She called several electrical professionals to get estimates which ranged from $1,500-$3500.
She then searched the internet for “smart meter problems” and she found out that this is a common problem with smart meters. In California, fire captain Ross had similar electric problems, as did another fire captain Matt Beckett. A fire erupted shortly after a PG&E smart meter was installed in Vacaville, California which killed a man.
She contacted the EMF Safety Network director, Sandi Maurer, who connected her to Eric Windheim, EMF Safety consultant, and director of Sacramento Smart Meter Awareness. Together they helped her write a declaration about the burnt meter and panel, the limited electricity, and her experience with the technician.
Margie sent the declaration and a demand letter to SMUD via certified mail with returned receipt. The following week Eric supported Margie at two SMUD board meetings, where she demanded they pay for the repairs as soon as possible. She reads her declaration in this audio file, at the 6:25 mark. Listen to more of her comments in this video below.
Margie asked the board, “If SMUD’s smart meter is so smart why didn’t it send SMUD a warning message that there was a very dangerous electrical failure going on at my house? Was SMUD going to wait for the fire department to send you a report in the mail?”
Following the board meetings, Margie:
- Kept all communication with SMUD in writing
- Refused to risk having another smart meter on her home
- Demanded the analog meter as the only replacement
- Never agreed or consented to the opt-out extortion fee
The smart meter could have burned down her house, with Margie in it. Since it caused similar hazards for other customers, she was not going to take that chance ever again.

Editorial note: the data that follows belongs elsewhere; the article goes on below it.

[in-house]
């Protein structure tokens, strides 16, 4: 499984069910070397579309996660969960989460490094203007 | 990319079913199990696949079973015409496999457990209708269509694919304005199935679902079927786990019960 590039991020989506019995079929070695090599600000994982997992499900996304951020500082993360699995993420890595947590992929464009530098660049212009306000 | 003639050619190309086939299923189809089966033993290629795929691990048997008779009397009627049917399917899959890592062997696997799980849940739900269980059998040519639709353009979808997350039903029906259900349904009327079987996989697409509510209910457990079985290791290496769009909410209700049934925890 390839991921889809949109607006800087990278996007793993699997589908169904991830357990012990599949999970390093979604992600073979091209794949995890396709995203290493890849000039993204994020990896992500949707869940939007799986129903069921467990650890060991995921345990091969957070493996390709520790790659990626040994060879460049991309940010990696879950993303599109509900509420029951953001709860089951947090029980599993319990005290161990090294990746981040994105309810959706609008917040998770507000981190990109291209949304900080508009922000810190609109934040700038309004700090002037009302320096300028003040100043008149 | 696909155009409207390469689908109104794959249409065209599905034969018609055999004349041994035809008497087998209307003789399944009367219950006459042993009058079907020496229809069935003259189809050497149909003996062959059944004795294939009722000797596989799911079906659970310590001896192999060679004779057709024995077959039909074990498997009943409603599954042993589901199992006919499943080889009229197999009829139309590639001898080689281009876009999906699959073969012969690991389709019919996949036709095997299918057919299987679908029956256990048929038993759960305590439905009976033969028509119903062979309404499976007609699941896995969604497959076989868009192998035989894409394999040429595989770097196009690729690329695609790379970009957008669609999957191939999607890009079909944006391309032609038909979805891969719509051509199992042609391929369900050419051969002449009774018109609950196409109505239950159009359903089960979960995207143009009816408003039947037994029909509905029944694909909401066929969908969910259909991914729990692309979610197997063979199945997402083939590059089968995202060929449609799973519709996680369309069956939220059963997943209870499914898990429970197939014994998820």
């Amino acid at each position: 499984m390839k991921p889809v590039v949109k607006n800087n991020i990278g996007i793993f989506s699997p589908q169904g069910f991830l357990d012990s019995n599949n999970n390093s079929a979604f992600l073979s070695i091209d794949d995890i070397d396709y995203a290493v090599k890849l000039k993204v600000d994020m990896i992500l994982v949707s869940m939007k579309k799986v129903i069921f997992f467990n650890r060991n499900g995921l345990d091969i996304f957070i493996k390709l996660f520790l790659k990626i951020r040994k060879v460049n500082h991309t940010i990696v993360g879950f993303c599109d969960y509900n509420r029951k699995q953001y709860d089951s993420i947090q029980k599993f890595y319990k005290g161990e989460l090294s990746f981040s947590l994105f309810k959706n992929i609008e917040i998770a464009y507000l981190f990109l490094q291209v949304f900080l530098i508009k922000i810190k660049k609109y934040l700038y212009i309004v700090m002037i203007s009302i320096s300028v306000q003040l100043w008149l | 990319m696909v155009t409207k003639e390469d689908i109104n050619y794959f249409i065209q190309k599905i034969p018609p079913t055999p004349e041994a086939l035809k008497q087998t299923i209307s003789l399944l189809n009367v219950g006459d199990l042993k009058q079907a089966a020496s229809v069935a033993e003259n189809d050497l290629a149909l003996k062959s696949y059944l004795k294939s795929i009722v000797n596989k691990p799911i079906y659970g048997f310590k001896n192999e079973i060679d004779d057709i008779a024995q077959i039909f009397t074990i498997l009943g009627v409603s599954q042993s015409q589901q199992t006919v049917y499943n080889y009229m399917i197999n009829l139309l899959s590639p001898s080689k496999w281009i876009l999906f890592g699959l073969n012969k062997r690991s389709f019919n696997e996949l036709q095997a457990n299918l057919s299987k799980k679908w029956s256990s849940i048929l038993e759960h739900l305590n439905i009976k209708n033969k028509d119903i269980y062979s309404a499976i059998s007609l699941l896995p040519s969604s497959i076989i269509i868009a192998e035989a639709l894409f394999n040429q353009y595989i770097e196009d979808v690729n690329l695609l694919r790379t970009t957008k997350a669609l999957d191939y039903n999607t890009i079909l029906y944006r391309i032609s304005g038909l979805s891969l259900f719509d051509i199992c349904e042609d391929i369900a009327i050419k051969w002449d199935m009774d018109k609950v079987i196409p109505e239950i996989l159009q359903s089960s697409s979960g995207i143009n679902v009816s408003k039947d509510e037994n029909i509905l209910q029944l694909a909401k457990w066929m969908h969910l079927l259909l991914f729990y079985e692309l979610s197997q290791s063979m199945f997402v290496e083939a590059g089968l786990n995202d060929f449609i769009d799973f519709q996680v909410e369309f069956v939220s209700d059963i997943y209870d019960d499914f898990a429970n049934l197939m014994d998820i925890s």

Nine days after she went to the first board meeting SMUD repaired the burnt panel and restored an analog meter. SMUD paid for all the repairs, and they returned analog meter without Margie’s agreement to pay their opt-out fees of $127 plus $14 a month.
SMUD denied the smart meter was to blame for the electrical problems. The SMUD representative wrote to Margie, “What I can assure you of, is that the damage to your panel was not caused by the Smart Meter. The origin of the damage was in the meter socket assembly.”
Eric Windheim says, “A Maxim of Law is: “Where damages are given, the losing party should pay the costs of the victor” which is exactly what happened here. Since SMUD is paying for all of this they have admitted causation. If Margie’s wiring was really at fault SMUD would have charged her for all repair costs.”
Hawaii state Representative Kaniela Ing has introduced a bill HR 146 “Expressing support for an immediate moratorium on the installation and promotion of smart meters until they are proven safe to public health and the environment, economy, and security of the state.”
Please support this effort by signing the Petition to Stop the “Smart Grid” in Hawaii until the safety of the technology involved can be proven: http://petitions.moveon.org/sign/stop-smart-grid-electro?source=c.fwd&r_by=3159788
And submit testimony in support of this bill here: http://www.capitol.hawaii.gov/measure_indiv.aspx?billtype=HR&billnumber=146&year=2014
From SkyVision Solutions:
Northeast Utilities (NU) operates New England’s largest utility system serving more than 3.6 million electric and natural gas customers in Connecticut, Massachusetts, and New Hampshire.
In a written submittal filed with the Massachusetts Department of Public Utilities, Northeast Utilities was highly critical of a proposed state plan that would require utilization of “advanced metering” or smart meters within the state of Massachusetts as part of an electrical grid modernization plan. In fact, the comments are quite remarkable in that they appear to reflect reality without undue political spin or bias. Let us hope that other utilities, public utility commissions, and politicians everywhere can soon come to similar unbiased conclusions that are based upon economic realities and reflect consumers’ and societal best interests.